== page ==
The rate of infant mortality among African Americans in some cities, including Milwaukee, is worse than that of impoverished Third World countries.
For Tonya Lewis Lee, a best-selling author and African American mother of two, that fact was reason enough to travel the country as spokesperson for a national awareness campaign. She was the keynote speaker for 550 attendees at this year’s Women’s Fund of Greater Milwaukee’s annual luncheon fundraiser, “Health: Closing the Gap on Health Disparities in the United States.”
Lee, married to film director Spike Lee, is a corporate attorney turned author and producer. She was asked in 2007 to be the face of “A Healthy Baby Begins with You,” a campaign launched by the Office of Minority Health (OMH), a division of the Department of Health and Human Services.
The black infant death rate in the U.S. is 13.3, 2.4 times greater than the white rate of 5.6. In 2009, the infant mortality rate among African Americans in Milwaukee was 14.7 per 1,000 births, more than double the rate among white infants of 5.9, according to the City of Milwaukee Health Department’s most recent report. Preliminary indications are that the overall rate in Milwaukee dropped from 11.1 to to 9.4 in 2010, but a full report, including racial breakdowns, is not yet available.
A national report from 2007, the Big Cities Health Inventory, identified Milwaukee as having the seventh worst mortality for African American infants out of 53 U.S. cities. The same report noted that Milwaukee had one of the largest disparities between non-Hispanic black and white infant death rates in the nation.
According to OMH, the top four leading causes for African American infant deaths in the U.S. are low birthweight, maternal complications, sudden infant death syndrome (SIDS) and congenital abnormalities. In Milwaukee, the number one cause is prematurity, accounting for half of infant deaths. According to the March of Dimes, about two-thirds of premature births are low birthweight—the leading cause of infant mortality nationally. Other leading causes in Milwaukee include congenital abnormalities and their complications (about 25 percent of infant deaths), unsafe sleep, SIDS and sudden unexpected death in infancy (SUDI).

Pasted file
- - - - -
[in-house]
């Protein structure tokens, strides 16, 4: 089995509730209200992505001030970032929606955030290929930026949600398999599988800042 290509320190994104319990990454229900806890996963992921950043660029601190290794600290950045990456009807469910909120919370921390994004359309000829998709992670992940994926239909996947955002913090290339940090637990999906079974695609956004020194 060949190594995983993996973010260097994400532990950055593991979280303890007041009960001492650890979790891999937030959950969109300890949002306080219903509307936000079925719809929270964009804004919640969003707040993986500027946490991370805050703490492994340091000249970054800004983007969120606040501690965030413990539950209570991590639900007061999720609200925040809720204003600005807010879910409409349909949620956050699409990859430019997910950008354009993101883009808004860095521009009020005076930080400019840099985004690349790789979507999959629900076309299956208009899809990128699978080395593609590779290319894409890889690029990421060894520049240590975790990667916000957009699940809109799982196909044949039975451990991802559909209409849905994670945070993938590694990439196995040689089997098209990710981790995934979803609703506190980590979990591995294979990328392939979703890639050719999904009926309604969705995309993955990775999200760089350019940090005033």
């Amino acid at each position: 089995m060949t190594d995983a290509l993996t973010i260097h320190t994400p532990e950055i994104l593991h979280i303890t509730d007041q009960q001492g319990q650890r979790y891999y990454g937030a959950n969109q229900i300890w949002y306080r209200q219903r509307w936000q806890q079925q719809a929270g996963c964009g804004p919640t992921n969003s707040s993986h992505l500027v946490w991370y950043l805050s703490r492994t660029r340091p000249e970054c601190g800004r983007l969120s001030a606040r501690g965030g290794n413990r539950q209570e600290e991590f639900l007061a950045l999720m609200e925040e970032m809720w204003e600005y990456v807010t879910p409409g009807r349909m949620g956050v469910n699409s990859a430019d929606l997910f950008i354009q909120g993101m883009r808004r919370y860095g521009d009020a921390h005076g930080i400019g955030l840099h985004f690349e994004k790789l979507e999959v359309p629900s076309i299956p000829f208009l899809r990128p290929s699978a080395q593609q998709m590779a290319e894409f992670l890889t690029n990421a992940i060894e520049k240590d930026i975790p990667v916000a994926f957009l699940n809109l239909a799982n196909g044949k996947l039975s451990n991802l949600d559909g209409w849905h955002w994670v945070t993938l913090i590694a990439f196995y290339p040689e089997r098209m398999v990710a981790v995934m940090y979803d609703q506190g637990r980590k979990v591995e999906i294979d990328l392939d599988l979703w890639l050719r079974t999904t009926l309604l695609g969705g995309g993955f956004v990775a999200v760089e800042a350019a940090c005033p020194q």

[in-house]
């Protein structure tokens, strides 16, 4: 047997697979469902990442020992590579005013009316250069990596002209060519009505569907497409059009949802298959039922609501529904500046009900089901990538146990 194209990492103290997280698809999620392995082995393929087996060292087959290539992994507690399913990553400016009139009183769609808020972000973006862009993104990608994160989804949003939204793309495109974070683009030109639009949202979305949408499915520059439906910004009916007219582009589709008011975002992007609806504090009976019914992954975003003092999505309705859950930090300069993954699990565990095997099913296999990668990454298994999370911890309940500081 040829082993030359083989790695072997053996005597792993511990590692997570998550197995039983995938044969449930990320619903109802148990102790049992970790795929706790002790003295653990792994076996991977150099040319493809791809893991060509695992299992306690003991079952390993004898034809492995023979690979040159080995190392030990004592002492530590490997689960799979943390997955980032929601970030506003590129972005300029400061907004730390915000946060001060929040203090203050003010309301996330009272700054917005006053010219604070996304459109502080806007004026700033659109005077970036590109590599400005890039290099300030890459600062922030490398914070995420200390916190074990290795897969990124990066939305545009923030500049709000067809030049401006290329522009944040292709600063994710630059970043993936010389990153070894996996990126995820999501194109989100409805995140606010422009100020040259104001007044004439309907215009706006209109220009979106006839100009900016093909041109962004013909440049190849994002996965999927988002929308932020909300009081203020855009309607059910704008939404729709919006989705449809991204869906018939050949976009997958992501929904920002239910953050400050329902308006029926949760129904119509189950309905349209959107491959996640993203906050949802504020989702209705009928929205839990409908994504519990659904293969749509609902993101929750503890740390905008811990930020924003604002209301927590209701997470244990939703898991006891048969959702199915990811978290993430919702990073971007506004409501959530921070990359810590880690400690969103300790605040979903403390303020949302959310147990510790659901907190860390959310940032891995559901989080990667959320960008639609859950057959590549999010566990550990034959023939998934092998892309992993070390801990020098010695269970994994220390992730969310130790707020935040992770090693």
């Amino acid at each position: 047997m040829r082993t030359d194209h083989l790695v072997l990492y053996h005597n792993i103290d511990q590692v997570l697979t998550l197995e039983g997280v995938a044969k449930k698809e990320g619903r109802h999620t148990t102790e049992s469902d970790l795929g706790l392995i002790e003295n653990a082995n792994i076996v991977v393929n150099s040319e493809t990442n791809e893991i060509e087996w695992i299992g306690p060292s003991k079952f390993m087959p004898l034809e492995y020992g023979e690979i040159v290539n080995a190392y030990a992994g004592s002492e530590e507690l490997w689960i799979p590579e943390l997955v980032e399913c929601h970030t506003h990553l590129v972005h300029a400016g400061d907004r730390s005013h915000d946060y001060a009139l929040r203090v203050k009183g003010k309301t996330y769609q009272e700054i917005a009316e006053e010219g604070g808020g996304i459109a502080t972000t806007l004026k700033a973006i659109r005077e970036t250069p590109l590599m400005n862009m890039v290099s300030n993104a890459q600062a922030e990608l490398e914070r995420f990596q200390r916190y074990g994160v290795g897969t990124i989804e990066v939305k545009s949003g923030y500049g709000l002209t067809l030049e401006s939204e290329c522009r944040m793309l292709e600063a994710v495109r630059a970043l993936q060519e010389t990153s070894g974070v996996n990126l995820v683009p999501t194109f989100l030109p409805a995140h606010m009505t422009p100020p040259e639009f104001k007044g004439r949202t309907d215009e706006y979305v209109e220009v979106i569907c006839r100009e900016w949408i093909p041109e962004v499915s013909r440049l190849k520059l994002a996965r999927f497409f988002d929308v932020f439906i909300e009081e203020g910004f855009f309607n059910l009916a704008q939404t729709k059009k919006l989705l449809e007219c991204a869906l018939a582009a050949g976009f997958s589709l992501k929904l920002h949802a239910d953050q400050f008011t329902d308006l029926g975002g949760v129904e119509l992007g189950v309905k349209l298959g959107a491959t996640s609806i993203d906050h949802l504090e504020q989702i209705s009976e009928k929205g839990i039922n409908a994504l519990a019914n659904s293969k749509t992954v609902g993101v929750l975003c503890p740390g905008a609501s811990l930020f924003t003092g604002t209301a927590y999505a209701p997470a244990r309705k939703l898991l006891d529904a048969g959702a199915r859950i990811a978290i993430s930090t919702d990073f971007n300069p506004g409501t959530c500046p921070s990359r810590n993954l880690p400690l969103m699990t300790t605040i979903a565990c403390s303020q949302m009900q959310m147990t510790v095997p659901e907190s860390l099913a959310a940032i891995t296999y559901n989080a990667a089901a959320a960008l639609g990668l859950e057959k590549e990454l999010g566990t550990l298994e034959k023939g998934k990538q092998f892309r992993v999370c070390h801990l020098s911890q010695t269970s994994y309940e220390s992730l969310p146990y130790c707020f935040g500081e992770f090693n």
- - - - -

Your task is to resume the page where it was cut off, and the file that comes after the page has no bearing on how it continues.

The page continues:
“So the question is, why are our babies being born too early and too small?” asked Lee. “It can be access to care or the type of care they get. It can also be the health of a mother before she gets pregnant, as well as her level of stress.”
Studies indicate that early medical care, education and encouragement for mothers to make healthy choices can help prevent infant deaths. OMH studies show that African American women are more likely to wait until their third trimester to receive prenatal care; their white counterparts tend to begin prenatal care in their first trimester.
Lee argues that mothers need to take their health seriously for the sake of their babies. “I think the first challenge is getting people to realize that infant mortality really is an issue in the United States,” said Lee. “A lot of people are shocked to hear the rates, and don’t believe the issue is that bad.”
Now in its 25th year, the Women’s Fund of Greater Milwaukee has worked to reduce disparities among women of all races and ethnicities in many realms, including health care.
“We have been involved in a year-long project focusing on infant mortality called the Lifecourse Initiative for Healthy Families (LIHF),” said Margaret Henningsen, executive director of the Women’s Fund. “There are so many health disparities among women of color, (this) was just a natural topic to select.”